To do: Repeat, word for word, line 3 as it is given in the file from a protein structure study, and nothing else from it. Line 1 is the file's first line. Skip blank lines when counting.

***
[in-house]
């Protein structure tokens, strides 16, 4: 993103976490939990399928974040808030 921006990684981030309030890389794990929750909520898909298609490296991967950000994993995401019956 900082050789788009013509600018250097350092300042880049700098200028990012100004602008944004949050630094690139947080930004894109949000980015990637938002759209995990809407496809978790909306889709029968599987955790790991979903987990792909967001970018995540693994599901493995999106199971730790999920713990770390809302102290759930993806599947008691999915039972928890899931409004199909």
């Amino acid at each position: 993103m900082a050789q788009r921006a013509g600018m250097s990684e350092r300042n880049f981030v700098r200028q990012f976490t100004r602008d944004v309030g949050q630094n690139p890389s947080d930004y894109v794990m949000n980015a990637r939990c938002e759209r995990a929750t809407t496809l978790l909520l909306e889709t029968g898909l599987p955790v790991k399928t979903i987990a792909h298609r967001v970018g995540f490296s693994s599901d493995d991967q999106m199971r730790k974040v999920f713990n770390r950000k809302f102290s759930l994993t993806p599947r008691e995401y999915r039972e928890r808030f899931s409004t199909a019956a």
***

């Amino acid at each position: 993103m900082a050789q788009r921006a013509g600018m250097s990684e350092r300042n880049f981030v700098r200028q990012f976490t100004r602008d944004v309030g949050q630094n690139p890389s947080d930004y894109v794990m949000n980015a990637r939990c938002e759209r995990a929750t809407t496809l978790l909520l909306e889709t029968g898909l599987p955790v790991k399928t979903i987990a792909h298609r967001v970018g995540f490296s693994s599901d493995d991967q999106m199971r730790k974040v999920f713990n770390r950000k809302f102290s759930l994993t993806p599947r008691e995401y999915r039972e928890r808030f899931s409004t199909a019956a």